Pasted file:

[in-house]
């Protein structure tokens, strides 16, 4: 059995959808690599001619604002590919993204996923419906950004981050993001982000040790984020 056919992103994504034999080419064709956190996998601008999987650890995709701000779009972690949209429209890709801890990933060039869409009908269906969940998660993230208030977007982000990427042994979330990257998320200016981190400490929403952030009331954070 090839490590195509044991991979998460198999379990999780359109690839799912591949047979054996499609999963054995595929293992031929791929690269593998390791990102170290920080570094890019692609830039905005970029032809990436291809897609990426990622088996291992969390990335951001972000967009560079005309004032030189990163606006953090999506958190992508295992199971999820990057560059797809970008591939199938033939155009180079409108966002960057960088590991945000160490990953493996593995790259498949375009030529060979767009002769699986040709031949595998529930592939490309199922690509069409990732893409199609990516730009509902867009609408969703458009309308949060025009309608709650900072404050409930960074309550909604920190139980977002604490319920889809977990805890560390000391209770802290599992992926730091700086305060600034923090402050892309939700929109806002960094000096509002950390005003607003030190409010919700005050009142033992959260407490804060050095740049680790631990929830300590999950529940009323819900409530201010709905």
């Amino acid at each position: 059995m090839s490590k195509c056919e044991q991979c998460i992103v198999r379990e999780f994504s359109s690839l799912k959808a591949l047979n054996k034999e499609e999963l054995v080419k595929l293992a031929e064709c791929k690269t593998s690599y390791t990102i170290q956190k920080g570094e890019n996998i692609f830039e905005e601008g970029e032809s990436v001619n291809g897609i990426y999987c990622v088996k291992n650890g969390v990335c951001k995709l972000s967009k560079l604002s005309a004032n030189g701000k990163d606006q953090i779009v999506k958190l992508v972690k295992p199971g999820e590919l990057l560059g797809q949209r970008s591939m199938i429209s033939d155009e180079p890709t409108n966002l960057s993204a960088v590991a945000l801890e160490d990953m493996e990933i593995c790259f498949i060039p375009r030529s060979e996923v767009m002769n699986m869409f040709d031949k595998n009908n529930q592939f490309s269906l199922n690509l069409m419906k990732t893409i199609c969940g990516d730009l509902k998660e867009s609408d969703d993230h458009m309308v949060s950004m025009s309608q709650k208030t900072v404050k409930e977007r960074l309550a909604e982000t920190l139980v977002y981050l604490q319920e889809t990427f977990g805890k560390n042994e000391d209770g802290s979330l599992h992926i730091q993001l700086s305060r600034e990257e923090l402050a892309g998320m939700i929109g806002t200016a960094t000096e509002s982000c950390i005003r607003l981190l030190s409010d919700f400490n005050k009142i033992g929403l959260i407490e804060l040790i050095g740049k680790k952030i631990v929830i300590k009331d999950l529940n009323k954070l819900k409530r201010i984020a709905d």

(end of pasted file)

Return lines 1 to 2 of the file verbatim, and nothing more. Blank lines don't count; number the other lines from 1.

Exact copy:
[in-house]
């Protein structure tokens, strides 16, 4: 059995959808690599001619604002590919993204996923419906950004981050993001982000040790984020 056919992103994504034999080419064709956190996998601008999987650890995709701000779009972690949209429209890709801890990933060039869409009908269906969940998660993230208030977007982000990427042994979330990257998320200016981190400490929403952030009331954070 090839490590195509044991991979998460198999379990999780359109690839799912591949047979054996499609999963054995595929293992031929791929690269593998390791990102170290920080570094890019692609830039905005970029032809990436291809897609990426990622088996291992969390990335951001972000967009560079005309004032030189990163606006953090999506958190992508295992199971999820990057560059797809970008591939199938033939155009180079409108966002960057960088590991945000160490990953493996593995790259498949375009030529060979767009002769699986040709031949595998529930592939490309199922690509069409990732893409199609990516730009509902867009609408969703458009309308949060025009309608709650900072404050409930960074309550909604920190139980977002604490319920889809977990805890560390000391209770802290599992992926730091700086305060600034923090402050892309939700929109806002960094000096509002950390005003607003030190409010919700005050009142033992959260407490804060050095740049680790631990929830300590999950529940009323819900409530201010709905």